Source: Deep Learning on Medium
Everything you need to know about Auto-Deeplab: Google’s latest on Segmentation
All previous versions of DeepLab(v1, v2, v3 and v3plus) stretched the state-of-the-art for semantic segmentation problem when they were published. Meanwhile, Neural Architecture Search had been used to beat the state-of-the-art in the image recognition problem set by networks designed by humans. So, the subsequent step was to have a go at solving a dense image prediction problem like semantic segmentation using Neural Architecture Search. This story (article:2 of the series called “Everything you need to know about …”) is a review of the paper “Auto-DeepLab: Hierarchical Neural Architecture Search for Semantic Image Segmentation” presented at CVPR 2019.
- Architecture Search Space
- Getting to the model
- Experimental Results
- Further Reading
Semantic Segmentation problem is being tackled by some of the earliest CNNs such as AlexNet, VGG, Inception, ResNet etc. Then came improved versions of these models such as Wide ResNet, Xception, ResNeXt etc. However, all these models were generic feature extractors being used for the problem in hand. These models were then followed by a series of models especially for segmentation such as series of DeepLab models proposing the ideas of atrous convolutions or PSPNet for instance that were winners of the segmentation challenges of several datasets when they were respectively published. However, most of the models used nowadays use ImageNet pre-training. However, the model proposed here produces competitive results without such aid.
To reduce computational power needed to search the network, they use differential NAS instead of the older techniques that used evolutionary algorithms or reinforcement learning. This way, we are able to get the structure from a latent space instead of complete random search.
Further, NAS has been used in the past to search for a CNN block that is repeated regularly to form the whole network. In other words, it has been used only on a cell interior level and not for determining the network structure. However, here they propose to use NAS for searching the network as well along with the normal task of searching the cell.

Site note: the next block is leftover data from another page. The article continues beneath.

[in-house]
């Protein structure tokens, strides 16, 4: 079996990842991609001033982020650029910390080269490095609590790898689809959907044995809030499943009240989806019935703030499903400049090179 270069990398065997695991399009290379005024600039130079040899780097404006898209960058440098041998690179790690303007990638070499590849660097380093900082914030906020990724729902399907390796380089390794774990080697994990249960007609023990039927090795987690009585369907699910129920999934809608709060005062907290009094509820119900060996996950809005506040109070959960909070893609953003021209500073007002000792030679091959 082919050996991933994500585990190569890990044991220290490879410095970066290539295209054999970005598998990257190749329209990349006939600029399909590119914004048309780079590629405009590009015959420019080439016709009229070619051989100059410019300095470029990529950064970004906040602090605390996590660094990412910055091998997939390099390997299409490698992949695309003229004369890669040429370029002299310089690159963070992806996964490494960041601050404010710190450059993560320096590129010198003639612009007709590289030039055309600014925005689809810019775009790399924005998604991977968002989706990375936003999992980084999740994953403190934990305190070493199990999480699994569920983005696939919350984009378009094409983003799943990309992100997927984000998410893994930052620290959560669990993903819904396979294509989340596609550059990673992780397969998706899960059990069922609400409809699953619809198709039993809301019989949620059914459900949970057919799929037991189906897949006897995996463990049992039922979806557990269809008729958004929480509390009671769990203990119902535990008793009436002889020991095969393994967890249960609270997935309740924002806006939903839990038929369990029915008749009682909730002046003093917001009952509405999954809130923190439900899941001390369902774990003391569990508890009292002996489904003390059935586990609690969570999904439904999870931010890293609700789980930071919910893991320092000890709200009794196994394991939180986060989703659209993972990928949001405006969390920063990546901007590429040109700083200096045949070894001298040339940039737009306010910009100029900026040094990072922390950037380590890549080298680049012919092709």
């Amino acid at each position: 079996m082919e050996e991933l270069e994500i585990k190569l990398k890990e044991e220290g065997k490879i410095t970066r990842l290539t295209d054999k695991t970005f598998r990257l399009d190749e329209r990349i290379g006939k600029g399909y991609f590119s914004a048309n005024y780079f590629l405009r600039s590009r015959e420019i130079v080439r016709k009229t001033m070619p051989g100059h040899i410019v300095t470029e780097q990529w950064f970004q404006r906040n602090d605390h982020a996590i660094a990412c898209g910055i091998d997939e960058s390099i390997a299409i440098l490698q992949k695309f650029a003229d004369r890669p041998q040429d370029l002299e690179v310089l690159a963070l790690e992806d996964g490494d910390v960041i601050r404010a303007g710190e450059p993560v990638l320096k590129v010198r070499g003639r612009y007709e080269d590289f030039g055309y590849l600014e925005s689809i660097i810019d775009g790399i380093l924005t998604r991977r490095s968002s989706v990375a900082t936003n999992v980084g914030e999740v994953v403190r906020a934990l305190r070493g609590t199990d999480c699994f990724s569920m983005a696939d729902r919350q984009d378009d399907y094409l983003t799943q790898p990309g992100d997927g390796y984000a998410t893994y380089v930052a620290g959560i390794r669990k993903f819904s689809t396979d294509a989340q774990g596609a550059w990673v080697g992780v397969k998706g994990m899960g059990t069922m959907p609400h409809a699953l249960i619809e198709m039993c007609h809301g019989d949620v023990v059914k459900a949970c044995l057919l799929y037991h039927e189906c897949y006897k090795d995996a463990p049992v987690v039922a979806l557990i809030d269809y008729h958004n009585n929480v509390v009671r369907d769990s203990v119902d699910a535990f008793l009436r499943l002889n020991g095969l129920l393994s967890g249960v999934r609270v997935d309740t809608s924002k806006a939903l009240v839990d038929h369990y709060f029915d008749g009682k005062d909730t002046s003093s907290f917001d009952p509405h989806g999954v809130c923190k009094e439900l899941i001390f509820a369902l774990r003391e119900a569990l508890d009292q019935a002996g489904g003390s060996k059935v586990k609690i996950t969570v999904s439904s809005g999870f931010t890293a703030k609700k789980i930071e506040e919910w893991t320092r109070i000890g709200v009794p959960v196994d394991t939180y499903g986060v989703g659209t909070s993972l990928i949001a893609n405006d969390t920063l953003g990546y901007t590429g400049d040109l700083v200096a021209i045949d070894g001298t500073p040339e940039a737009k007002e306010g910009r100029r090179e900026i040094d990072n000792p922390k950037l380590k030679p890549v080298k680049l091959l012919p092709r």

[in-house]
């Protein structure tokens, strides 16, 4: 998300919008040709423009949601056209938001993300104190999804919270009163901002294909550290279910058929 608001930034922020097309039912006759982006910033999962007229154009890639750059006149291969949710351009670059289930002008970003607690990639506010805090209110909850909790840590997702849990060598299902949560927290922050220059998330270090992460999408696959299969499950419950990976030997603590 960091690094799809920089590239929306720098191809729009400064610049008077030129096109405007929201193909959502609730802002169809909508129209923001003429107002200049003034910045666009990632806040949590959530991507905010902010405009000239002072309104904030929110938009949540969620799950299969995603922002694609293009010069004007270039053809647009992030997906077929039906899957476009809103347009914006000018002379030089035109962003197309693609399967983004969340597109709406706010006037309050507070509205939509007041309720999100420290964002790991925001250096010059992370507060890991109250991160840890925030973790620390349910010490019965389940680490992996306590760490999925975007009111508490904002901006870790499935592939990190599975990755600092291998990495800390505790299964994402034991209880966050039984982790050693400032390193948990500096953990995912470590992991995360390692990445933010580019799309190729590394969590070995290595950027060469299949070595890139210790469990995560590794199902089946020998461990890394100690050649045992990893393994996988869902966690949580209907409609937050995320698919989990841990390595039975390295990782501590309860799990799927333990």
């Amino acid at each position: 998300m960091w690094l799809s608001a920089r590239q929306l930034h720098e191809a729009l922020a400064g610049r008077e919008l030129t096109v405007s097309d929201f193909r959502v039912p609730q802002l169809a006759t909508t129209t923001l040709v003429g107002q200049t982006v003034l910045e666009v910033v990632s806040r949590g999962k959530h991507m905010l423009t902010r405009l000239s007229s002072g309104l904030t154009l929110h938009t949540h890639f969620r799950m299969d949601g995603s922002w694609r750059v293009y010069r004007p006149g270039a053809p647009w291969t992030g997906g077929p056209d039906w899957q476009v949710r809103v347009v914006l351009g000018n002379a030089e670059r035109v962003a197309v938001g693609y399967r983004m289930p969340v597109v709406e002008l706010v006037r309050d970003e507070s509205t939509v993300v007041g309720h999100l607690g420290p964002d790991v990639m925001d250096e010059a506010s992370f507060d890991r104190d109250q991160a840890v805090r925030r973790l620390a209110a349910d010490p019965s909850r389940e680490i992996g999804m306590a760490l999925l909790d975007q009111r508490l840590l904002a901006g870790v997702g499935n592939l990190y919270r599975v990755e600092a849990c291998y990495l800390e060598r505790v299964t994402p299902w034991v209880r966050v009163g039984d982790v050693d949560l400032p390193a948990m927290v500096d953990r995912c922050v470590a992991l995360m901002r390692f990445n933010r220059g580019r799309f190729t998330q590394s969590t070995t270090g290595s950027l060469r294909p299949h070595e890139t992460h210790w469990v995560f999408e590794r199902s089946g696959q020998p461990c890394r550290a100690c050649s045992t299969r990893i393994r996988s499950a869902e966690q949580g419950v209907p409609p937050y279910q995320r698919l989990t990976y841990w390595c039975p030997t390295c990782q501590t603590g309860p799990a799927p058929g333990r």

Architecture Search Space
Cell-Level Search Space
To search for a cell, first, we define a cell. Here, a cell is a fully convolutional module consisting of B blocks. Each block is a two-branch structure and can be defined by a 5-tuple (I₁, I₂, O₁, O₂, C) where I₁, I₂ ∈ Iˡᵢ which is the set of all possible selections of input for block i in layer l and O₁, O₂ are selection of layer types for the block C is the method used to combine the individual outputs of the two branches to get the output of this block Hᵢˡ. The cell’s output tensor Hˡ is simply the concatenation of output from the blocks. The set of possible tensors for a block contains the output of the previous two cells i.e. Hˡ⁻¹ and Hˡ⁻². Also, the output from a block j in a cell can be input to every block i where i > j.
Further, the types of branches that will be considered in every block are the following:
depthwise-separable conv was introduced first in MobileNetV2 and atrous conv in DeepLab.
Network Level Search Space
The network-level search space is especially needed because this is a dense image prediction problem and generally networks for such problems tend to start with a high-resolution image and get the spatial dimension down somewhere during the network and then back up again to the original dimension. Here, the authors restrict the total downsampling factor to32. Also, the movement in terms of spatial dimension can be done only by a factor of 2. Further, the total number of layers, i.e totals the number of cells threaded is set to 12.
The figure below is a schematic diagram of the latent space. In the left is the latent space of the whole network. It is a mesh of spatial dimension factor vs layer number. The ASPP module which is used for segmentation is put at every possible according to every possible final spatial dimension factor(s = 4,8,16,32) when searching the architecture.
The figure in right is the latent space for a cell. It contains five blocks with all possible connections. These connections are explained in the next section.